The Lowdown on “Leaky Gut”



As of late, a condition called leaky gut syndrome  has taken the holistic health world by storm.  One of my roles as a Holistic Health Coach is to help people find healing from the foods they eat. So many foods cause inflammation and food allergies/sensitivities, with the “why” behind such reactions being a big fat (inflamed, if you will) question mark.  The concept behind leaky gut syndrome (aka increased intestinal permeability) is providing health professionals with some serious insight.

Whether you feel you may be suffering from some level of leaky gut syndrome or  not, having your gut flora in balance is SO important to your digestive system, your body, your health, even your skin. Below you’ll find a bit of the background on this newly surfaced conditions, followed by some dietary suggestions to restore your gut health!



The cause?

 Some of the leading causes of leaky gut syndrome may be chronic inflammation, stress, food sensitivity and inflammatory foods (two of the leading inflammatory foods being dairy and sugar), damage from taking large amounts or certain antibiotics, excessive alcohol consumption, or compromised immunity.

The Lowdown:

Leaky gut syndrome is a result of damage to the cells along your intestinal lining from above-said causes. This cell wall is basically the first point of contact that our stomach has with the outside world.  Think of this barrier as a fence with all 10 posts tightly touching. When it’s healthy, it’s able to do its job: holding in and digesting the food that’s in your gut, and allowing the gut to filter through nutrients and biological substances. But when the lining becomes damaged imagine those fence posts starting to pull away from each other creating open areas. These open areas allow bacteria, toxins, even incompletely digested food to pass through the lining and “leak” into your bloodstream. Once in your blood stream, an autoimmune reaction is triggered: your immune system basically goes into attack mode against what it recognizes as foreign invaders and your body experiences symptoms ranging from those of an allergic reaction to inflammation, bloating, head fog, rashes, even joint pain. Your now agitated immune system may also become so unstable as to attack your own body, producing autoimmune diseases.


The good news is that a damaged wall can be repaired and your body can begin restoring itself back to health.  There’s so much research out there connecting our gut health with our physical health, our brain health, our immune system, and so on.  We need to eat foods that heal and nurture our bodies and, in turn, make us feel good.  Your body is not meant to make mistakes and your body communicates with you – tune into it, listen to it and make sure you’re treating it with nothing but love. Be kind to your gut and it will be kind to you!

Now, Feed That Gut Flora! 

A few dietary suggestions for restoring or maintaining your gut health:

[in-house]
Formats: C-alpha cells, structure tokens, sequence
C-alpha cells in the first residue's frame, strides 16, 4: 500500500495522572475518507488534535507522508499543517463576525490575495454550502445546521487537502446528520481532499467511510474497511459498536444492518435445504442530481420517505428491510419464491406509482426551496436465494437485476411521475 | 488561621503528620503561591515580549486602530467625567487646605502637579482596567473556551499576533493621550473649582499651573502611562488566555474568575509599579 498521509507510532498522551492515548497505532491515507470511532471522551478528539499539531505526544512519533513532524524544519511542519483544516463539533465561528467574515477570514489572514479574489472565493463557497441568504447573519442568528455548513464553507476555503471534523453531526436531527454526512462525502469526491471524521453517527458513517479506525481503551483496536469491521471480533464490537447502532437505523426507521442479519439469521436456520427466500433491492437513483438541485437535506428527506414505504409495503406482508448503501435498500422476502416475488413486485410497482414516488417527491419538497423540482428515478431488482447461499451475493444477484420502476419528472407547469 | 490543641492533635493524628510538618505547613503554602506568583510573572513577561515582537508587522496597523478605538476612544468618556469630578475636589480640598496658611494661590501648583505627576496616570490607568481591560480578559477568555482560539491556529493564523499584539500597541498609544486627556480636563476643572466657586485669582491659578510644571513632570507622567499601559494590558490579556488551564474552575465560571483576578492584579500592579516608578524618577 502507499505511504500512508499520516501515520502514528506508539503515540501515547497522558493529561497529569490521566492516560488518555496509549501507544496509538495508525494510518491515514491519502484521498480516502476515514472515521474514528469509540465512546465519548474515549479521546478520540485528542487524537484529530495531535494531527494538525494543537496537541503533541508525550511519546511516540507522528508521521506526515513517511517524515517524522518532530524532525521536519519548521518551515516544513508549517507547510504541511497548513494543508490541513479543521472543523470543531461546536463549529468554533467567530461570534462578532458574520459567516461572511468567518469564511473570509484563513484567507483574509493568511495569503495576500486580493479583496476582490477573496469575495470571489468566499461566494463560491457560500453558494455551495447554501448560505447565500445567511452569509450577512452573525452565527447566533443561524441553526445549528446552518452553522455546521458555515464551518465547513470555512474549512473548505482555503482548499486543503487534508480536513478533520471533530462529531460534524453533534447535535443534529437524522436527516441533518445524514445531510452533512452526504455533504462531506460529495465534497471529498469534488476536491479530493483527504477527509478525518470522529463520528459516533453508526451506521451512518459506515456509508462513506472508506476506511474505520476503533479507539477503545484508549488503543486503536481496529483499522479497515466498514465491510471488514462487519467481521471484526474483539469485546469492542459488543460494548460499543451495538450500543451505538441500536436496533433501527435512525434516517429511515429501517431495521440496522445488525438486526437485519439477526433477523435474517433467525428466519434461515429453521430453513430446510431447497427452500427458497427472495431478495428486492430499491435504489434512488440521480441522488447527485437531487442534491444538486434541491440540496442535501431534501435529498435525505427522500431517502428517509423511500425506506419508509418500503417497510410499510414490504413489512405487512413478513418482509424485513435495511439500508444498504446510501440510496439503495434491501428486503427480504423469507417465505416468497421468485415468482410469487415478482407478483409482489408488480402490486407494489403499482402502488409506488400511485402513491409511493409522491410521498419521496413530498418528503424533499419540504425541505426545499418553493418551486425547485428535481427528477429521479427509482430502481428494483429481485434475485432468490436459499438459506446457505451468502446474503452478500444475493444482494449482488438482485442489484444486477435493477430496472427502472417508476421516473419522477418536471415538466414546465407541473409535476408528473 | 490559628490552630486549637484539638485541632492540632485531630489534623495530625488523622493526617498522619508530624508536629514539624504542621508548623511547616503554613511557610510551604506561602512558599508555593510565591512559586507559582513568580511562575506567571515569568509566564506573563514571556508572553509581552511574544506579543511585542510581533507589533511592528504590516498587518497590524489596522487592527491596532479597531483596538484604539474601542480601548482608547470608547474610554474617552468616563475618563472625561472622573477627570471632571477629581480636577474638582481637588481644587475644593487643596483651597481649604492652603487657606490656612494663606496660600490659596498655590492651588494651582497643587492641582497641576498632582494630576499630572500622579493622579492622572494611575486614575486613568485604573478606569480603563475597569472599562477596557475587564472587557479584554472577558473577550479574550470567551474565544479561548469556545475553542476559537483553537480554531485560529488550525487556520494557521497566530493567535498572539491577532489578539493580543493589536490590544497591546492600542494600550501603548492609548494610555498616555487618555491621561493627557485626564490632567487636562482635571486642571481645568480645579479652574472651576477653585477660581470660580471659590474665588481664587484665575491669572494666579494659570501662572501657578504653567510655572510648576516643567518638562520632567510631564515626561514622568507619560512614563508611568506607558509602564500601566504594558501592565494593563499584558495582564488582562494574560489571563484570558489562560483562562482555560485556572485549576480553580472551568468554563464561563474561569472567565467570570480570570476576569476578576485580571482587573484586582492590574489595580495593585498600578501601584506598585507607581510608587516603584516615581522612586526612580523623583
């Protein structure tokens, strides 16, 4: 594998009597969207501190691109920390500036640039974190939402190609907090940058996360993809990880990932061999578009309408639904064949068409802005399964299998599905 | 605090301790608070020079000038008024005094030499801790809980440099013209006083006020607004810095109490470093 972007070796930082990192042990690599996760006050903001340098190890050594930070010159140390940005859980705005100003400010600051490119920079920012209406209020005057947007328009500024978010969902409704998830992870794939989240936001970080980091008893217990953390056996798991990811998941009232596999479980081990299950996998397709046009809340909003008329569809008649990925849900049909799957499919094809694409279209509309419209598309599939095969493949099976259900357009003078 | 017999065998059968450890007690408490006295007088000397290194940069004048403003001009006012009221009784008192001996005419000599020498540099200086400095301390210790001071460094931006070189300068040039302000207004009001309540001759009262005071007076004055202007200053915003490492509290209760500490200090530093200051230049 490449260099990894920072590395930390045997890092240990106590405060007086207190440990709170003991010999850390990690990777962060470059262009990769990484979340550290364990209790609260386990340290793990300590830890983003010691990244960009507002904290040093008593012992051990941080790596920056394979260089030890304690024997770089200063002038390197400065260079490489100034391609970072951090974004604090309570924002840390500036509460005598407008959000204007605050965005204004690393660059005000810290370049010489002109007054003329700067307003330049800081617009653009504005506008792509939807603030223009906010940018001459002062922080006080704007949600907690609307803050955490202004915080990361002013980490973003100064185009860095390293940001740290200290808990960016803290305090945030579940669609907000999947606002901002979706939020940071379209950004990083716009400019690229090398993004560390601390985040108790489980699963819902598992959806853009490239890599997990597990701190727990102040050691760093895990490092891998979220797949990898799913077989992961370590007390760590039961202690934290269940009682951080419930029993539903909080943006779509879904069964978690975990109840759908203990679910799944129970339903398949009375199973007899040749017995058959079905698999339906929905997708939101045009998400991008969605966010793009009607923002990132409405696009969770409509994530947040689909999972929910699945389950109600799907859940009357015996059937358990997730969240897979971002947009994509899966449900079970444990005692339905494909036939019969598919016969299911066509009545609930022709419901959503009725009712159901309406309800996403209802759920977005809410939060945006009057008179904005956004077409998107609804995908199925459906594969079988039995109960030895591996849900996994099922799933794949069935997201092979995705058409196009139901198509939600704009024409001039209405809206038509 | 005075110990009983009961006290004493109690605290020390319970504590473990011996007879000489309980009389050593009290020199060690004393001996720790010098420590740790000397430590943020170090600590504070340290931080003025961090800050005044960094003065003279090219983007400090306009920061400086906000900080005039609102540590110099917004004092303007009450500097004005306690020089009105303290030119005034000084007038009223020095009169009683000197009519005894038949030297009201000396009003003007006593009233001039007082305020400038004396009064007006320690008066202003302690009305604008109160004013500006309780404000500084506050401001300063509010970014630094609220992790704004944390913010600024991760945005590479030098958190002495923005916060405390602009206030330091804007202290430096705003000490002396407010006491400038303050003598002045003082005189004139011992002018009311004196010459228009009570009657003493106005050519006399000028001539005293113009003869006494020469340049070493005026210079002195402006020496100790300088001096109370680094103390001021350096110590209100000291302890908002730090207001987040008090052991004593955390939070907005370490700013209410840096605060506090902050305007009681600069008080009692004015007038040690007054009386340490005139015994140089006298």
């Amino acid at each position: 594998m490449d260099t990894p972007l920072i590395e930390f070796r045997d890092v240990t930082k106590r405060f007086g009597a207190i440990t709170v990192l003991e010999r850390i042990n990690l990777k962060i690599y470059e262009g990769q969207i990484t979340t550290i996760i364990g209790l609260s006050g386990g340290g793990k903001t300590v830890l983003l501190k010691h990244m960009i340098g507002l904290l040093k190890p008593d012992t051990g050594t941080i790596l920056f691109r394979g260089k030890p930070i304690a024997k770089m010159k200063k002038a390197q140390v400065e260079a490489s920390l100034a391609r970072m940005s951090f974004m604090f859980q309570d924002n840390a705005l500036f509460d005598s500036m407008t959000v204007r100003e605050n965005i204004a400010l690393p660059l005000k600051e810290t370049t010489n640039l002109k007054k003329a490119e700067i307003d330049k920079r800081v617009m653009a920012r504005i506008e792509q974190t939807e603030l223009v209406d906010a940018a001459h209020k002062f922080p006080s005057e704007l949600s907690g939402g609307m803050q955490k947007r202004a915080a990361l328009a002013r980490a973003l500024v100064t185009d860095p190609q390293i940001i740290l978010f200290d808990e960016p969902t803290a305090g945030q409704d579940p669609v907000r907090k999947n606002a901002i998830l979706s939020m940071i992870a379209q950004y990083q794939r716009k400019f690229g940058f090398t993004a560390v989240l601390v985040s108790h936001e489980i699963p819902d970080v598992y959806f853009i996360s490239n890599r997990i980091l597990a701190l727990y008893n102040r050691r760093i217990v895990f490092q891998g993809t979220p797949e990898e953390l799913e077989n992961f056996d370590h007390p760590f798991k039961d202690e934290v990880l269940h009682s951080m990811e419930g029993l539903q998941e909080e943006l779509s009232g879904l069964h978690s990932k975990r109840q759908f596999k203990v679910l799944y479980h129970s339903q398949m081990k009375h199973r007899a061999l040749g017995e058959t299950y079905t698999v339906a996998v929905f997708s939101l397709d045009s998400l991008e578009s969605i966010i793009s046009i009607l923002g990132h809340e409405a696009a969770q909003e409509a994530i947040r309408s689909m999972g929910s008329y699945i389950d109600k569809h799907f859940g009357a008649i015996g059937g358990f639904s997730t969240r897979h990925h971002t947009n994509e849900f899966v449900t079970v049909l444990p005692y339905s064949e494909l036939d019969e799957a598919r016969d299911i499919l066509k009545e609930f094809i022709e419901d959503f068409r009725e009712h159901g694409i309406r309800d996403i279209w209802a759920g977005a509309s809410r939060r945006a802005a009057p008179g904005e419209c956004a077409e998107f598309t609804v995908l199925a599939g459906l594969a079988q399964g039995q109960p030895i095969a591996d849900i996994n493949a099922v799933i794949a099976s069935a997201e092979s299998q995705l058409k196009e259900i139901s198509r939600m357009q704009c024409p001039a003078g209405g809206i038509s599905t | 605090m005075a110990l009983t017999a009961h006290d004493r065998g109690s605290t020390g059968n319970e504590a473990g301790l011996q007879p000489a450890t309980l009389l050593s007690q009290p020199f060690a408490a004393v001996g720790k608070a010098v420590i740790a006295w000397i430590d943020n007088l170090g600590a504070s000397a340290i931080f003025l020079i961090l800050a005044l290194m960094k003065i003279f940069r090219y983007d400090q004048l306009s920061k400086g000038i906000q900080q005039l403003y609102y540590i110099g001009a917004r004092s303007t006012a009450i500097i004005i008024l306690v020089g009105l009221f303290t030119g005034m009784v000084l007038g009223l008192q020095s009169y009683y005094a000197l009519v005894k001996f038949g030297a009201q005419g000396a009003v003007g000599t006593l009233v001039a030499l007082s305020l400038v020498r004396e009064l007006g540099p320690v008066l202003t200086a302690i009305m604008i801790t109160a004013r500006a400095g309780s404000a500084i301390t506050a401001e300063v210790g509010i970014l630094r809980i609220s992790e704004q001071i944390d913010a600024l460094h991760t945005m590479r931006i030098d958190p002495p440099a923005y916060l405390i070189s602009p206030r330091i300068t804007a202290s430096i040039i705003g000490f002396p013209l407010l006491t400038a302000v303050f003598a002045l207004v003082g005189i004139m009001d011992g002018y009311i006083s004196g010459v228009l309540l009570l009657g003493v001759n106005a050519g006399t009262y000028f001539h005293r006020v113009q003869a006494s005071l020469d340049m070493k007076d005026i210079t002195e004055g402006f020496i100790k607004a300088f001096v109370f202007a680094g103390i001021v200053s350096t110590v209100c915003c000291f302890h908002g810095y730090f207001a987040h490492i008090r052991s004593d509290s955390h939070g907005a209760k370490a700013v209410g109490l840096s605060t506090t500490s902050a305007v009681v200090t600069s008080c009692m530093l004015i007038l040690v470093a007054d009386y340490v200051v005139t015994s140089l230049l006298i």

Fermented foods – naturally packed with probiotics (the good bacteria that reside in our gut, and show up in some foods), fermented foods are one of the best foods you can eat for gut health! Try experimenting with the following: kimchi, sauerkraut, kombucha, kefir, yogurt (including soy, almond and coconut for the vegans or lactose-intolerants out there), even pickles (!)

  • Note: if you’re new to fermented foods start by adding SMALL amounts, as large amounts can cause digestive issues.

Probiotic Supplements –  if you’re not getting enough probiotics through your food, a supplement makes for a great addition.

Miso Paste – made from fermented soybeans, miso paste is loaded with probiotics and is so fun to experiment with in recipes!  Additional benefits: protein, fiber, and bone-strengthening vitamin K.

Tempeh – also made from fermented soybeans. Make your own or find it store bought; however, if you prefer the latter, and you have a gluten allergy or sensitivity, watch out for any brands containing added wheat products.

Sourdough Bread – YES! You read that right! You can eat bread (unless you have celiacs or a gluten sensitivity in which case, I’m sorry and please proceed to Fermentable Fibers)!
The base of sourdough bread is a lactic acid starter that contains strains of lactobacillus, a friendly type of bacteria that adds good microbes.

Foods Containing Fermentable & Prebiotic Fibers –  Load up on fruits, vegetables, legumes, grains, nuts and seeds – all loaded with said fibers and optimal for gut repair, quieting cancer-causing genes, controlling appetite and blood sugar, regulating inflammation and improving your immune system.  The list of benefits to eating whole foods is endless.

Anti-Inflammatory Diet – Type of person that needs stricter guidelines?  Dr. Weil (THE MAN!) gives detailed information on his amazing, recommended anti-inflammatory diet here.


Another GREAT place to start figuring out which foods you’re allergic or sensitive to is with a detailed elimination diet. I have a great 30 day one, given to me by my Naturopathic Doctor, that I would love to share with you. Email me for details!

Cheers to your health!

**Disclaimer: all of the above suggestions can and should be tailored to fit individual needs. Symptoms, and healing mechanisms and ability will vary greatly depending on the individual.



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